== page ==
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Should I franchise my business?

Stuart Cook

Stuart Cook

August 16, 2021

Stuart Cook, Founding Partner of TWIYO and former CEO of Zambrero, one of Australia’s fastest growing franchises, shares his thoughts on the critical aspects of franchising to help business owners determine the right path for their business.

I want to franchise my business, can you help?

“Don’t franchise, I was making more money when I had 3 of my own stores than I am now” - argued a high profile franchisor at an awards night in Zambrero’s early years.

This left me feeling stunned and numb. How could someone in their position be this against franchising? Luckily this was one of the few times I'd ever heard this statement. As Zambrero grew I came to understand how franchising can be amazing for some but debilitating for others.

Over the last few years people have approached me with businesses ranging from gyms to restaurants to consulting services and have said, not asked, “I want to franchise my business, can you help me?” Because these people, thanks to McDonalds, assume franchising your business is a guaranteed get rich quick scheme.

Don’t get me wrong, franchising your business can be incredibly rewarding both financially and personally, not least through the relationships that you build with your franchisees. However, there’s a lot to consider when assessing if your business would suit a franchise model.

Franchising is a lot of work

Franchising your concept is - and needs to be said loudly - A LOT OF WORK. Your primary goal is to ensure that your franchisees are able to succeed. Before beginning, you must take a close look at your business model and ask yourself. ‘Can I take a large enough royalty to make enough money for me to run the franchise as well as enough money for the franchisee to get a great return on investment?’

Without understanding the numbers and what’s required to operate a franchise model, it can lead to the downfall of the very business you’ve created, or the downfall of your franchisees’ business. Consider for a moment that this can put  families into financial ruin. Caution must be taken, and you must take the time to run a thorough financial and operational analysis. If you are not great with numbers, that is ok. There have been many successful entrepreneurs who aren’t, but they surround themselves with people who are - let them do it!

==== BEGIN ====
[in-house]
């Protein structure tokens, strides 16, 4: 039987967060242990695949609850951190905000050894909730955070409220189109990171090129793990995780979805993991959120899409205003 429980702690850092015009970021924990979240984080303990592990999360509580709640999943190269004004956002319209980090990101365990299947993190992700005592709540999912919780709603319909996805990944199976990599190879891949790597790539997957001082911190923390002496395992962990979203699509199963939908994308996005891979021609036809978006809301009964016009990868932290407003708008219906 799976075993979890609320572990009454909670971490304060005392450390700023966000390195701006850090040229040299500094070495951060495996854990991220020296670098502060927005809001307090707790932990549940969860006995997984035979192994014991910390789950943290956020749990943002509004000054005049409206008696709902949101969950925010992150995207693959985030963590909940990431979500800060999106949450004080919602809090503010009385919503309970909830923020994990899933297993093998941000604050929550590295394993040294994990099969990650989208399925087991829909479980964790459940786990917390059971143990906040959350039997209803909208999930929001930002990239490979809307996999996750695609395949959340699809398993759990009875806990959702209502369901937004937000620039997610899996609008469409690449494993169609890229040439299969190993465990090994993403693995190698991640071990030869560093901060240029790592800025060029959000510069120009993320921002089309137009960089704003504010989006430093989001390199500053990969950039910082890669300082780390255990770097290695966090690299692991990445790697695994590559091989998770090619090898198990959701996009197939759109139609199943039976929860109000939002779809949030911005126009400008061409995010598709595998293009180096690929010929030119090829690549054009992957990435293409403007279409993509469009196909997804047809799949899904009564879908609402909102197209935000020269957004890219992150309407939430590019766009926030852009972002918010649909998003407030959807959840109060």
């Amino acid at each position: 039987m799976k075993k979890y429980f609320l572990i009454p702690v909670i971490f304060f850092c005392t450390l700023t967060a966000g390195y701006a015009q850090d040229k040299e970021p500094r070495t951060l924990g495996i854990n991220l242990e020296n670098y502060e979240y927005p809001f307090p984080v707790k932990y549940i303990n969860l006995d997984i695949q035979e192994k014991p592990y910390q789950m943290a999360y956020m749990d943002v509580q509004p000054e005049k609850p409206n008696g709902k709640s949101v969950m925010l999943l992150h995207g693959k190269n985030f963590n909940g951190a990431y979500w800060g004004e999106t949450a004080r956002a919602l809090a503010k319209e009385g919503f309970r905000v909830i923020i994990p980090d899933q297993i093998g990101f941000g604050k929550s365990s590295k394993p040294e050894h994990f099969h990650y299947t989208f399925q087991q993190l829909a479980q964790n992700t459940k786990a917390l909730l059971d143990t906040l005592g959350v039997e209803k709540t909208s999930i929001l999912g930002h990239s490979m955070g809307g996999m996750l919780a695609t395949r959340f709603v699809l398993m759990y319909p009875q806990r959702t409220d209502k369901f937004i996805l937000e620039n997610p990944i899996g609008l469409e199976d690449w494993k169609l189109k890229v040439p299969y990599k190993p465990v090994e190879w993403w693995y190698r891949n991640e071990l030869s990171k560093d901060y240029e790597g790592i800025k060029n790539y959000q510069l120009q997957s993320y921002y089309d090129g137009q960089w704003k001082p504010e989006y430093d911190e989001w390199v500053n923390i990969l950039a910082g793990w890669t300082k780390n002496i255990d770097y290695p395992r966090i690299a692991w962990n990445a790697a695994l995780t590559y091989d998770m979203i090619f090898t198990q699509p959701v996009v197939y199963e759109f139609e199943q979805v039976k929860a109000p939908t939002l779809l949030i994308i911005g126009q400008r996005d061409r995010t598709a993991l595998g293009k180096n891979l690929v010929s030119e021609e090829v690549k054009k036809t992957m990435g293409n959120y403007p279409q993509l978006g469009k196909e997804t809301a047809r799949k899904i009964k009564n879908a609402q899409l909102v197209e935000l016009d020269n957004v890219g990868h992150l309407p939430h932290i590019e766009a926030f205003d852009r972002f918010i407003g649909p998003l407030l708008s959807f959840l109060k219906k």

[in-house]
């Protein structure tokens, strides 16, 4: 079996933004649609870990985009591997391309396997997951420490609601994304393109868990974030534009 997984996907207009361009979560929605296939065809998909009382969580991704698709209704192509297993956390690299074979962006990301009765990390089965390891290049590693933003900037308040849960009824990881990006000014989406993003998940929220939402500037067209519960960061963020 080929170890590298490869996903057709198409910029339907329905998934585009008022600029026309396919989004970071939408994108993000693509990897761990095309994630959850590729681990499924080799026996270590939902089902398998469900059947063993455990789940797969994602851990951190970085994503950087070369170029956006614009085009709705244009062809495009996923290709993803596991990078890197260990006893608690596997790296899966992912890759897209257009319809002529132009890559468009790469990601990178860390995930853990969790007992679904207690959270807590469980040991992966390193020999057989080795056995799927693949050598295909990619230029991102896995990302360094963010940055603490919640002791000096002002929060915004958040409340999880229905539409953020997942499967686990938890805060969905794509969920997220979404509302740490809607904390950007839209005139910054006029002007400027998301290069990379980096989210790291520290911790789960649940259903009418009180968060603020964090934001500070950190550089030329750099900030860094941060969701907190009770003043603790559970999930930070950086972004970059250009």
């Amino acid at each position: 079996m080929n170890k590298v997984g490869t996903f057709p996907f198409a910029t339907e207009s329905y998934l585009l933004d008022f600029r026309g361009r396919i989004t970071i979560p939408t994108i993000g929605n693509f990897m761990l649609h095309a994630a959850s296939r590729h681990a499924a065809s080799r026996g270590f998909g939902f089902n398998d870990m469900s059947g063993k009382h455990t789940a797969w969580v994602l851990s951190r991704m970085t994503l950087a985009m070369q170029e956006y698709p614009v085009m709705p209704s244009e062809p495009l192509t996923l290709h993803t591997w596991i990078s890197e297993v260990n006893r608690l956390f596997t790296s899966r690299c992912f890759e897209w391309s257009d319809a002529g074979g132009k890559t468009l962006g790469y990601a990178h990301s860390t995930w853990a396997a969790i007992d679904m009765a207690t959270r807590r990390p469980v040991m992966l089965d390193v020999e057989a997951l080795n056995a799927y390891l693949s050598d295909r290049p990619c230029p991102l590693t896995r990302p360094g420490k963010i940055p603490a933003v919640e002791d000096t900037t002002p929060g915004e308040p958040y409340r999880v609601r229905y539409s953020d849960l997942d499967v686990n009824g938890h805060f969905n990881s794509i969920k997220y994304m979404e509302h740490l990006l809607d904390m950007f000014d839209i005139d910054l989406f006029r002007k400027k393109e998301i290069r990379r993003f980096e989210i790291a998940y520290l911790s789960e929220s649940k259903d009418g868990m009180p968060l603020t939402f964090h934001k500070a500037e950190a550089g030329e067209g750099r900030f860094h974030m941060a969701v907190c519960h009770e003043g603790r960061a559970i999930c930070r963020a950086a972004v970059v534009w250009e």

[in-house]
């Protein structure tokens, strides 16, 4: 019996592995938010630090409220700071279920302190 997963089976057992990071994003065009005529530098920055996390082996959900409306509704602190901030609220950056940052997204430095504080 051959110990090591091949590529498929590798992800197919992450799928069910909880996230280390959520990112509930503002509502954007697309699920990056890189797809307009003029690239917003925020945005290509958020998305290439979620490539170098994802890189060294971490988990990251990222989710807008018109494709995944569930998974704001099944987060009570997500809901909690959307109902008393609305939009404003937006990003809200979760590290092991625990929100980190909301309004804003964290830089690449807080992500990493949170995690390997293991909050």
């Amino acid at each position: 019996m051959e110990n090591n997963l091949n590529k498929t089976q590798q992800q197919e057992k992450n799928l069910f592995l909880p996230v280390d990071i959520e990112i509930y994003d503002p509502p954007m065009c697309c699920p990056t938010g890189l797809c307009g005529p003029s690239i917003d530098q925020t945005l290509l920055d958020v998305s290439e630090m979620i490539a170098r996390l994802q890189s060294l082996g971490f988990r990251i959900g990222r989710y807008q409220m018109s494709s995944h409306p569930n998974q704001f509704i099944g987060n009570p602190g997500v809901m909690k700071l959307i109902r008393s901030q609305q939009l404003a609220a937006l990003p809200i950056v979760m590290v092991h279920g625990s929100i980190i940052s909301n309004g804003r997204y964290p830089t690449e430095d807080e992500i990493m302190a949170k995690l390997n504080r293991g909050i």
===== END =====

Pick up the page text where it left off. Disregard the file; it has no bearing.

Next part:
Economies of scale play a big part

When franchising, both you and your franchisees are taking a cut from the business. Therefore the business model must be stronger than an independent model. Enough additional value must be created to offer a greater opportunity than just starting an independent business. Economies of scale often play a big part in this.

The next question you need to ask yourself is ‘how many franchisees, stores or locations can I sell or are possible?’ This will help to understand the viability and business model that you are creating. For example in Australia, I personally would never recommend anyone franchising a fast food concept if they couldn't open up more than 30-40 stores. Generally speaking if you’re building a strong team in your support office, you won’t show a strong profit until greater than 20 stores. If your product or concept is so niche that you can only open 5-10 locations, then own them yourself and grow a little slower. If you need to, raise capital and dilute part of your shareholding in order to achieve success - whatever that looks like to you.

So, when you or someone you know says those words “I want to franchise my business”, you are now armed with a little extra knowledge to help make a decision that can save you a lot of time and money.

If you want to read more about this topic please send a message and let me know.

Stuart Cook

Founding Partner

World Economic Forum Young Global Leader and Australian Young CEO of The Year. Former CEO of Zambrero aged 23, growing sales from $1m to over $75m and expanding the business into three countries. Investor, advisor, board member and mentor to over a dozen businesses and charities.

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